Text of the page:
It may take a few weeks or so to get your master list hammered out, but once you have it, you’ll find it invaluable. You can write down the best prices and where you found them for each item, and the best time of year to buy.
Buy in Bulk
You will save yourself a ton of money if you buy in bulk.
When meat is on sale for a decent price, don’t be afraid to buy many packages. You can do a cook-everything-at-once day, or freeze everything you don’t use.
You can also check your store or market and find out when they mark down the meat. Get it a day or two before it’s due to come off the shelves, and you’ll save boatloads of cash – sometimes up to 75 percent off! Just make sure you cook or freeze the meat the day you buy it.
Turn Large Parts into Smaller Parts
A lot of the money you spend on groceries goes to pay someone’s wage to break down large parts into smaller parts. You’ll save a huge amount of money if you do this yourself, and you’ll make the most of everything you have.
First off, buy whole poultry. Chickens, turkeys, ducks – whatever it is you buy cuts of, you can buy whole for a lot less per pound than the premium cuts. A whole chicken will yield white and dark meat, shredded chicken, chicken stock, and cooking fat!
This principle applies outside meat, too. Get coconut flakes or whole raw almonds to make nut butters, milks, and flours!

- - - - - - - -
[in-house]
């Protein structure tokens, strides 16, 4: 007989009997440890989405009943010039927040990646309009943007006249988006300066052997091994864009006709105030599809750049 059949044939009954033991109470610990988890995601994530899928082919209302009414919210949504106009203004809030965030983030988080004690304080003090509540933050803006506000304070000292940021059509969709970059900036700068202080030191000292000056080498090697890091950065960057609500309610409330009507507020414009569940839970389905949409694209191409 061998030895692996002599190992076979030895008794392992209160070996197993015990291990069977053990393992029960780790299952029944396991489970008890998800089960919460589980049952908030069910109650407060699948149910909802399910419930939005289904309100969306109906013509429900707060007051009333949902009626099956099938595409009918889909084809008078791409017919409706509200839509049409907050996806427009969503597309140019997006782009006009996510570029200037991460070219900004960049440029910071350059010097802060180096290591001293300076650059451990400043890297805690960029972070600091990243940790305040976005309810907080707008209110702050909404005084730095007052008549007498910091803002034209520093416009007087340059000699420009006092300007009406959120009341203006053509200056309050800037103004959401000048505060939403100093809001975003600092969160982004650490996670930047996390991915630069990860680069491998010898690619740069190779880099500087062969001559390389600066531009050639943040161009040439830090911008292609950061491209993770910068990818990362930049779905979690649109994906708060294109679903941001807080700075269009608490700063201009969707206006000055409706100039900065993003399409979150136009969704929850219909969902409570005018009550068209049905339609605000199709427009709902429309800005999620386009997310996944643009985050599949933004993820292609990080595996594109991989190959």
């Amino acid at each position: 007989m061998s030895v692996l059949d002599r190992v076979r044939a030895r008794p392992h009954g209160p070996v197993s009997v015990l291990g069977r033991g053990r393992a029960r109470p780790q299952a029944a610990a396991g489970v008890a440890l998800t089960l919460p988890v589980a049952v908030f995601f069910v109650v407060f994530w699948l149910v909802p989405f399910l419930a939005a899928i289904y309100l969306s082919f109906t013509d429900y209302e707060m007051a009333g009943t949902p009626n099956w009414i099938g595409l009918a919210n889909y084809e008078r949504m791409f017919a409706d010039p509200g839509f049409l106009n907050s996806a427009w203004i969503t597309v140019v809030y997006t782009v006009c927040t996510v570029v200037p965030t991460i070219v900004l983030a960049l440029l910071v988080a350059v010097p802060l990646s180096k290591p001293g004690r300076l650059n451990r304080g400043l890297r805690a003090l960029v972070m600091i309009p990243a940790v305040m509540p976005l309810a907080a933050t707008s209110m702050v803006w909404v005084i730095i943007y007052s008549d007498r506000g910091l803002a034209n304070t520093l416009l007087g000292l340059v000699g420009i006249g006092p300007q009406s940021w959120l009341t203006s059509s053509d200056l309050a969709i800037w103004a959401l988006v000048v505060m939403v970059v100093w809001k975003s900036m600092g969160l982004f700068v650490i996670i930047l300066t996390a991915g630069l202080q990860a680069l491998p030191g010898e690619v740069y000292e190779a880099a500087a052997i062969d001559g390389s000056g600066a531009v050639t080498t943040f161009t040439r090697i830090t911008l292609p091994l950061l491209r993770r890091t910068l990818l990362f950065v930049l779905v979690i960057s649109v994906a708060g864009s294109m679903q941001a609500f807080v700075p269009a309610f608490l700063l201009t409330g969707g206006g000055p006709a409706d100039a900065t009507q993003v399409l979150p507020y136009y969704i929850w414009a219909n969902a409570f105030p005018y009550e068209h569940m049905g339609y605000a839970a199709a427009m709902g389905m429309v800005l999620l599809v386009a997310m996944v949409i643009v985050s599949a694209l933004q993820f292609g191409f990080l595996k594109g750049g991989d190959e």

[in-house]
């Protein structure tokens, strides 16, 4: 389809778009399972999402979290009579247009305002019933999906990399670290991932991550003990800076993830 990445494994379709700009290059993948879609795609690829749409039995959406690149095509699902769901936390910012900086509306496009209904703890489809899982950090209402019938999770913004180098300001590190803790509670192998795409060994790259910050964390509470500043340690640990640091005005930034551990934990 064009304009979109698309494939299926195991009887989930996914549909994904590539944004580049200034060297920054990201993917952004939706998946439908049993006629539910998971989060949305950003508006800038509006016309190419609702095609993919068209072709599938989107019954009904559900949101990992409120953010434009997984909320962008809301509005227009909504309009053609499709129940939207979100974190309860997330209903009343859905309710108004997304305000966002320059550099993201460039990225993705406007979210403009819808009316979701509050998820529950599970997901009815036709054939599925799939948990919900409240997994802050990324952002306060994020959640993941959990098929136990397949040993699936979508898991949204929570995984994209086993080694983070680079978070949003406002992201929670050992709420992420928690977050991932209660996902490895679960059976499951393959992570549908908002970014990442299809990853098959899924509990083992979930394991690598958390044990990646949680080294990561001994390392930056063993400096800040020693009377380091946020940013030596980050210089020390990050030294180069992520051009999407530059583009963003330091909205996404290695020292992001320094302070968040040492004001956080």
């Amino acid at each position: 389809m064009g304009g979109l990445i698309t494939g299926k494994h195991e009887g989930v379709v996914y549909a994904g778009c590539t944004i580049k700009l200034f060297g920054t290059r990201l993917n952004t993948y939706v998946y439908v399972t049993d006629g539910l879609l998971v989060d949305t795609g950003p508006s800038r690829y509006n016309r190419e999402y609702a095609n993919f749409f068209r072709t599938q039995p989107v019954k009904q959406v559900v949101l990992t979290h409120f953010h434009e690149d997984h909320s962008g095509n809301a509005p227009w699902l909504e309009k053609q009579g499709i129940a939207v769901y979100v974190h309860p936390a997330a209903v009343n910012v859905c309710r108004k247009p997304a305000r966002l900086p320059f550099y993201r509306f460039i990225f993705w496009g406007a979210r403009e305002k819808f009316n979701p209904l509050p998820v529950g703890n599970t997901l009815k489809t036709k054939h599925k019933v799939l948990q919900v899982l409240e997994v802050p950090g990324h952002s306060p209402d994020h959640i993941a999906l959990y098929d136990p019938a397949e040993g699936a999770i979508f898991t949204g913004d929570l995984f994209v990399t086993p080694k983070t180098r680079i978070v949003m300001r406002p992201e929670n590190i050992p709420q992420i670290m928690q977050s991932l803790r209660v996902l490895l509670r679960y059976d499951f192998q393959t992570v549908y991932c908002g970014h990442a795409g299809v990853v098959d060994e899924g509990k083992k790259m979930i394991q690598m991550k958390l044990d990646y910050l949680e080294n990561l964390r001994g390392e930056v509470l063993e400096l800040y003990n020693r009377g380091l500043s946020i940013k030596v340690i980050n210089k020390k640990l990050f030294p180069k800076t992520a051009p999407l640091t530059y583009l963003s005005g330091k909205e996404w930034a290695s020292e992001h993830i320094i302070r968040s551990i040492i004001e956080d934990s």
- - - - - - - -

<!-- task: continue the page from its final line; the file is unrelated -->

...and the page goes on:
Buy from the Farmer
When you cut out the middleman – the grocery store – you’ll have a whole lot more money for food.
You can buy all of your staples from a farmer: meat, eggs, produce and even nuts. Try buying in bulk at the farmer’s market whenever possible — it’s not unheard of to spend only a few dollars a pound for pasture-raised beef . Some health food stores charge upwards of 10 dollars a pound for the same cuts! If you’re lucky enough to snag a partial cow purchase, you’ll get fat to make tallow, bones to make broth, ground beef, steaks, ribs, and various cuts of beef as well as whatever organ meats were in your portion of the cow.
Want to make sure the meat you’re buying is Paleo? See this article for seven ways to know for sure!
Hard to find good groceries deals nearby? You can often find really good deals online. Check out Subscribe & Save on Amazon for a great way to save yourself money on your favorite products.
Buy In Season